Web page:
For more than six hours Tuesday, the Helena school board of trustees heard lengthy and passionate testimony from citizens who both supported and opposed the sex education provisions in a revised health enhancement curriculum.
In two weeks, they will vote on the matter.
Concerned citizens packed the Helena Middle School auditorium to weigh in on the revised document, which was changed after an outpouring of comments on the first draft released in June. Those who supported the Helena School District’s proposed health enhancement wore pink. Those who opposed the document wore blue. Both sides carried signs, and both were repeatedly asked by the moderator to refrain from speaking out of turn and clapping. The board knew the meeting would be widely attended, which is why they changed the venue from the Front Street Learning Center, where meetings are typically held.
After testimony, the board did not discuss the topic. Chairman Michael O’Neil said he appreciated everyone coming out and said it’s a testament to how important the children of this community are. Trustee Trevor Wilkerson, who has been outspoken against the curriculum and whose wife is leading a charge against it, moved to send the draft document back to a parent advisory committee involved with the process. No second was made, and the motion died.
Trustee Aidan Myhre said at 10 p.m. that to ask the board to make a decision Tuesday night is unfair to the process. She said they need more time to deliberate before making a final decision on whether to accept or scratch the second version.
The original document was released in June, and board members initially hoped to vote before the start of school in September. But in reaction to the overwhelming community response, the process was slowed, and Superintendent Bruce Messinger made revisions to the document over the past months to reflect some of the many concerns over language and age-appropriateness. The original draft took two years to complete by a group of more than 40 people, from district administrators to teachers to health professionals.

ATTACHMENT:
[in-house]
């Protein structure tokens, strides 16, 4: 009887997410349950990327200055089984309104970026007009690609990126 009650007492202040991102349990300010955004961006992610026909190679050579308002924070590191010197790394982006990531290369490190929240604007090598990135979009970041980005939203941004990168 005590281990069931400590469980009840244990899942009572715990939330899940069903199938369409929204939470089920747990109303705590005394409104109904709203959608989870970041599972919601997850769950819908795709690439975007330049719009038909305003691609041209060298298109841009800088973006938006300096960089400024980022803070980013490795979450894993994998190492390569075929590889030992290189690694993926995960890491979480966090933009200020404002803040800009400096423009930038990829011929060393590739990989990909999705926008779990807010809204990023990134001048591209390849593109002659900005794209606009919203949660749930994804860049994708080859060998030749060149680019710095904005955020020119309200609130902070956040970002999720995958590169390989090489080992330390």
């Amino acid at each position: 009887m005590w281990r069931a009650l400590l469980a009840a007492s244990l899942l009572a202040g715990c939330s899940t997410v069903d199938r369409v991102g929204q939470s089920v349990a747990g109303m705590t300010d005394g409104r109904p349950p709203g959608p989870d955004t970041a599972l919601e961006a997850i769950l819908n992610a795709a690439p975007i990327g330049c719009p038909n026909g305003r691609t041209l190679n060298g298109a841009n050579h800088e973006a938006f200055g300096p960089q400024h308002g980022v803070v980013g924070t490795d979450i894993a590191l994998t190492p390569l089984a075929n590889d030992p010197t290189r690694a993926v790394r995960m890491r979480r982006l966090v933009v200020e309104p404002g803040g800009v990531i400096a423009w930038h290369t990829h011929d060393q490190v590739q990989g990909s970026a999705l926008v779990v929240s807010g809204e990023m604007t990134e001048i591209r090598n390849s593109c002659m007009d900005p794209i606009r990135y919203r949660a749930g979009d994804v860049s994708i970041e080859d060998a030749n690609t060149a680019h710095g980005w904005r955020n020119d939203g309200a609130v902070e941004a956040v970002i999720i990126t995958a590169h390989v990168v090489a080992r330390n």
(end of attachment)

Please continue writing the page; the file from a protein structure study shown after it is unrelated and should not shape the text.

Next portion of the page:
Messinger’s revisions were presented earlier this month, and the public hearing Tuesday provided the first opportunity for the board to hear community feedback on those changes.
The majority of the changes were made to harassment/bullying, influence of family and human sexuality sections. However Messinger has said that the spirit and the intent of the document remain intact.
In the reproductive system pages, accurate body part names were removed from the early elementary grades, and replaced with the phrase “use medical terminology when referring to all body parts.”
The human sexuality section of the document originally stated that first-graders would “understand that human beings can love people of the same gender and of another gender,” but that language was removed. The influence of family section was changed to recognize that family structures differ. It notes by sixth grade that each state has laws that define marriage, and in Montana a marriage is between a man and a woman, but other states allow marriage between adults of the same gender.
Graphic language in fifth grade explaining that sexual intercourse includes but is not limited to vaginal, oral, or anal penetration was removed from the current version.
The current version also more highly promotes abstinence and that it is the only 100 percent effective way to avoid pregnancy and sexually transmitted diseases.
More opponents than proponents spoke during the six-hour meeting, many of them upset about the information in the curriculum, the way it was drafted and edited, and the process through it all.
Local builder Jerry Hamlin said while he appreciates the attempt to revise, the process the district used violated the trust of parents and doesn’t reflect the values of the community.
Many parents said they’d remove their children from public school if the document was approved, and Helena mom Jacqui Garcia testified she already did.